Baltic Marine Environment
Protection Commission


Baltic Marine Environment
Protection Commission


​​Overview of the state of salmon (Salmo salar) and sea trout (Salmo trutta) populations in rivers flowing to the Baltic Sea​​

Wild salmon (Salmo salar). Photo: Esa Lehti​nen.

Project aimThe aim of the project was to make an inventory and classification of the historical and existing Baltic rivers with salmon and/or sea trout populations and suggest measures for restoration plans and active conservation for selected wild salmon river populations, as adopted in the HELCOM Baltic Sea Action Plan (BSAP).

The project compiled and analyzed data on the state of and pressures on salmon and sea trout populations, the quality of river waters and reproduction habitats as well as the possibilities for salmonid passage in rivers. The project provided a classification of salmon and sea trout rivers based on agreed criteria and the compiled information.

The project was funded through a co-financing agreement between the European Commission (DG MARE) and HELCOM.

Project outcomes and useThe major outcome of the project were recommendations and prioritization of measures in the rivers that are needed for the improvement of the status of salmon and sea trout populations. The sea trout populations in the Baltic rivers had not been yet the subject of a common project. The project was groundbreaking also in that it offers a holistic view on the state of salmon and sea trout in the Baltic rivers and identified the measures needed for their recovery and development. This will allow for the development of international and national programs for the funding and systematic realization of these actions.

The Contracting Parties to HELCOM will use the results of the project as a basis when implementing the actions of the HELCOM BSAP concerning salmonids and other actions for the recovery and development of salmon and sea trout populations. The BSAP actions are the identification of at least ten endangered/threatened wild salmon populations and their conservation and the introduction of native salmon populations in at least four potential salmon rivers. Other important actions are the development of restoration plans for migratory fish and measures to promote sustainable fisheries and the strengthening of salmon and sea trout populations.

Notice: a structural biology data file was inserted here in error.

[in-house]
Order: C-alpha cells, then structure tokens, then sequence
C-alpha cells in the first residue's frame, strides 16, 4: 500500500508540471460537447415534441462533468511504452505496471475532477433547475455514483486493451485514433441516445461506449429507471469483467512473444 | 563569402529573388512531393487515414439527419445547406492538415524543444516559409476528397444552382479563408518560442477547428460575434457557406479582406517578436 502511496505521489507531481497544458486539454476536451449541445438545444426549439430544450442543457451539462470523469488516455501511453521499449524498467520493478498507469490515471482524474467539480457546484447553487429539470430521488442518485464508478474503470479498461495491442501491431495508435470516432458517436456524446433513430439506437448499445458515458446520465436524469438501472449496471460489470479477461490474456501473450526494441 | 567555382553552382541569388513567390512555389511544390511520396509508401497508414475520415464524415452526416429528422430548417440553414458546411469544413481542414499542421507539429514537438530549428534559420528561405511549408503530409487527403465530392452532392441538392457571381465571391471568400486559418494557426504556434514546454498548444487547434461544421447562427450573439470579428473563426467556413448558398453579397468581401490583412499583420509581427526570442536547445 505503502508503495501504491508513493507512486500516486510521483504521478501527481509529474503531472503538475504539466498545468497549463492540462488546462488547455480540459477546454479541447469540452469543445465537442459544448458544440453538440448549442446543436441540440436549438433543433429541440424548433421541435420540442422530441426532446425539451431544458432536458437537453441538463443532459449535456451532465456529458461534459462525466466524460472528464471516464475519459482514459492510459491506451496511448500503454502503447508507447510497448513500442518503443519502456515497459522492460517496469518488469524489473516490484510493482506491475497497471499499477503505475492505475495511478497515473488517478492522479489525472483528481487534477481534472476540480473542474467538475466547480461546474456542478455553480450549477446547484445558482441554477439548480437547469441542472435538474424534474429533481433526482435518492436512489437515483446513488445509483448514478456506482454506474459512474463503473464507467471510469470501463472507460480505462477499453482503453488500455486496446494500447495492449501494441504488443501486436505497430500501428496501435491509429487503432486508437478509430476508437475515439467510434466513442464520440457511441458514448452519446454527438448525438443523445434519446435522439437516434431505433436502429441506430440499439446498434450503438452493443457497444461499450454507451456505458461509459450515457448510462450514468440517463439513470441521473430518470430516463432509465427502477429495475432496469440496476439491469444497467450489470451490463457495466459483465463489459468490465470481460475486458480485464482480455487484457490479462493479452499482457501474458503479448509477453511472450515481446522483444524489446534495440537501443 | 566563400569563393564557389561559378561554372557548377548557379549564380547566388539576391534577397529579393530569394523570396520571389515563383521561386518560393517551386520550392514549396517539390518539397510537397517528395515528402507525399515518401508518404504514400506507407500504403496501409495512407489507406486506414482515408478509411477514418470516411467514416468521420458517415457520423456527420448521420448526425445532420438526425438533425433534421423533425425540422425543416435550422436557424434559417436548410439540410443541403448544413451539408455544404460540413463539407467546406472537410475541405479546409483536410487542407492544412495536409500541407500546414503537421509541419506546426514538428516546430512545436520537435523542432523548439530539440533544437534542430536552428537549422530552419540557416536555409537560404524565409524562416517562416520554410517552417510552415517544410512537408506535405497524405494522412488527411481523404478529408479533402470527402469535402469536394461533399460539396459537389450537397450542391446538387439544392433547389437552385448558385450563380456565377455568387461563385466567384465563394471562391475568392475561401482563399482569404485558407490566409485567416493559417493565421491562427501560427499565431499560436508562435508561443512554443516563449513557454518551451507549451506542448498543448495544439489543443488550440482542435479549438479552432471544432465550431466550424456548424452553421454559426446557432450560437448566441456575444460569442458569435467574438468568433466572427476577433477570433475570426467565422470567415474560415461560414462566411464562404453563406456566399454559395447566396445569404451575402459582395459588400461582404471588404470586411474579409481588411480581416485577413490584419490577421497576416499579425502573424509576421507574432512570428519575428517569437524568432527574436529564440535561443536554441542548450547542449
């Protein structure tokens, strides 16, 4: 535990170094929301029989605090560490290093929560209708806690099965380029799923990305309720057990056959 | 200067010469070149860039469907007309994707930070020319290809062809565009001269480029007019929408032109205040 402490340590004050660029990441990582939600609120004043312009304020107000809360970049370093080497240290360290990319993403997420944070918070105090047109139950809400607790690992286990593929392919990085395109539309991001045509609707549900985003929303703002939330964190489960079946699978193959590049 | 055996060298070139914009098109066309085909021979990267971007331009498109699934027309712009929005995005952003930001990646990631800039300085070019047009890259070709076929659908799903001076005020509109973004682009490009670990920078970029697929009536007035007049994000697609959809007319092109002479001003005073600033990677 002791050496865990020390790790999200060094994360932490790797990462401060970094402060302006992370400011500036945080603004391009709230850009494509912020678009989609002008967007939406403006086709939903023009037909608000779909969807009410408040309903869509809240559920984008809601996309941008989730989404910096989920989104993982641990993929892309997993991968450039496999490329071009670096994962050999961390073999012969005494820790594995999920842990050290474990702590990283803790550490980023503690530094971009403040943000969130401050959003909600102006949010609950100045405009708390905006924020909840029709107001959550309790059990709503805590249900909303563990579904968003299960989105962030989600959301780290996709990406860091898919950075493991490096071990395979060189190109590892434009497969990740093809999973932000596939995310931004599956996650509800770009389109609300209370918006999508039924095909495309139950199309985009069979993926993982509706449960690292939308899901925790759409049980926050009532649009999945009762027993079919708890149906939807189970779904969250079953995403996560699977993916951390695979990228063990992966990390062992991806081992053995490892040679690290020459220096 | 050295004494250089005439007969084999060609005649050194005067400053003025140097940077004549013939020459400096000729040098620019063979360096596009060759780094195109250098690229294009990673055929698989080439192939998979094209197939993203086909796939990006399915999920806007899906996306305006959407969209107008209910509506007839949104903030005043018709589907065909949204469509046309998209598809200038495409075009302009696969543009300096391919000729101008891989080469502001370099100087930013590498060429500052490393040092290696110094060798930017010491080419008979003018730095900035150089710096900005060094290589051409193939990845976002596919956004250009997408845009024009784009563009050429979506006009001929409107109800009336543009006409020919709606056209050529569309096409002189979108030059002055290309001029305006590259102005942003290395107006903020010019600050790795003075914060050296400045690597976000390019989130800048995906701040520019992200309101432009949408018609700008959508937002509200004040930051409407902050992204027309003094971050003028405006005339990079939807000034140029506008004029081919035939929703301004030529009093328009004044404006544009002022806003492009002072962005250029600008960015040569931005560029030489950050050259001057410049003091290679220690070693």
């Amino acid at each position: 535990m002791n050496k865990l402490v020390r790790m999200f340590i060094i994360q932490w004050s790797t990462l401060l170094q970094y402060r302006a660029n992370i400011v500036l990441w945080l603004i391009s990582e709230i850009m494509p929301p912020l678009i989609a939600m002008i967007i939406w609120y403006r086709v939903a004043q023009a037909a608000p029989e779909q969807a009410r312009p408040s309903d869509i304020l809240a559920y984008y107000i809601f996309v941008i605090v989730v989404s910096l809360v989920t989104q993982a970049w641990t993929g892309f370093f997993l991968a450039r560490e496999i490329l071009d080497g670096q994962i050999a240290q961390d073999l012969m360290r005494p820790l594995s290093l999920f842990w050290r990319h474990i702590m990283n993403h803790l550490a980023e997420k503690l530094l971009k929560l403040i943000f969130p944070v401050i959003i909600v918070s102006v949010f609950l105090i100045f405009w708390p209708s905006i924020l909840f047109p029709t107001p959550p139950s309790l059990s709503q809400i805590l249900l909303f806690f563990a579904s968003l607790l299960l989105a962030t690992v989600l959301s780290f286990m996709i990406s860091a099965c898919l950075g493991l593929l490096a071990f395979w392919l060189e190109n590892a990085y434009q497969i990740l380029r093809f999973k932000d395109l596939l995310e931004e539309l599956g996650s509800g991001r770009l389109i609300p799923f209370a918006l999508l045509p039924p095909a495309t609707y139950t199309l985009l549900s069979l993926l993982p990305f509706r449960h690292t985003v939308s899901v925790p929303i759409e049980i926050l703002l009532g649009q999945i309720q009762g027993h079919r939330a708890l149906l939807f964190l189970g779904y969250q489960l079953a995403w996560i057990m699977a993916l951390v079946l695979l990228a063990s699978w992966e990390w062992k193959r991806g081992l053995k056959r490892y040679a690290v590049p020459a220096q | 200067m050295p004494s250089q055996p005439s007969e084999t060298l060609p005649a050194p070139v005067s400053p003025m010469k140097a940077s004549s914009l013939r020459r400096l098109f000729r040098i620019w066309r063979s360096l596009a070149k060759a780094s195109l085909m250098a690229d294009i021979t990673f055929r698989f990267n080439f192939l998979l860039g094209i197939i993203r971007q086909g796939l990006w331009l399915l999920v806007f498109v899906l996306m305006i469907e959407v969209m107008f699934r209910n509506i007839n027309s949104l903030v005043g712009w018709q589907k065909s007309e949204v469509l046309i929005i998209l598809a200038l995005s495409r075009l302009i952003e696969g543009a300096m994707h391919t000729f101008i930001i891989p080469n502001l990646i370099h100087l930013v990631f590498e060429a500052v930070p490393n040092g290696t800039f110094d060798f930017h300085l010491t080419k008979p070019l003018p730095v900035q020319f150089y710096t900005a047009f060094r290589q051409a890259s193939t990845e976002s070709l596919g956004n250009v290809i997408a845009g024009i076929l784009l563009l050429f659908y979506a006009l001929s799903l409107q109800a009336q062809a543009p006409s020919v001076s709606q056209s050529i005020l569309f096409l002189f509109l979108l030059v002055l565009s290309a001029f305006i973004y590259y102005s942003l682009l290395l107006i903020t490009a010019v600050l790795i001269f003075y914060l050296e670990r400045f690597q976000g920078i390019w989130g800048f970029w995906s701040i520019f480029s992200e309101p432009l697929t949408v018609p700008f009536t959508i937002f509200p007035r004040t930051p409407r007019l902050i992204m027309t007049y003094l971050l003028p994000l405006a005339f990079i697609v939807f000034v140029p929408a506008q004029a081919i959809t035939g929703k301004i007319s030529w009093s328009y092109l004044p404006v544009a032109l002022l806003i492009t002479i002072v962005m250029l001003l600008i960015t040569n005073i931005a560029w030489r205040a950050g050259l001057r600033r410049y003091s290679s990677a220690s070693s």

How the goals were achievedThe work was based on the best available data from the fisheries and environment administrations in the Contracting Parties. The Contracting Parties nominated national experts responsible for gathering, analyzing and submitting data for the project. The nominated experts at the Project’s kick-off meeting in Helsinki on 27-28 January agreed on a questionnaire and response template to be used in a data enquiry.

The final data compilation, analyses and drafting of the report and recommendations were carried out by the HELCOM Secretariat. In order to avoid duplication and to make use of existing knowledge and activities, the scientific work was carried out in coordination with a relevant ICES working group. This was also ensured by the Finnish Game and Fisheries Research Institute (FGFRI), which in the capacity as a contracted third party gave advice for the project. A similar role was taken by the International Council for the Exploration of the Sea (ICES).

Interim project outcomes and draft reports were considered by the HELCOM Baltic Fisheries and Environmental Forum and reported to HELCOM Nature Protection and Biodiversity Group (HELCOM HABITAT) and other HELCOM bodies.

Project scheduleThe project was carried out in 11 months starting in January 2010. Following the kick-off meeting the nominated experts have compiled, analyzed and submitted data. The data was processed in the HELCOM Secretariat and included in reports.

The final report was published in the HELCOM’s Baltic Sea Environment Proceedings (BSEP) and relevant maps showing the main results are displayed on the HELCOM web site (Helcom Map Service​).​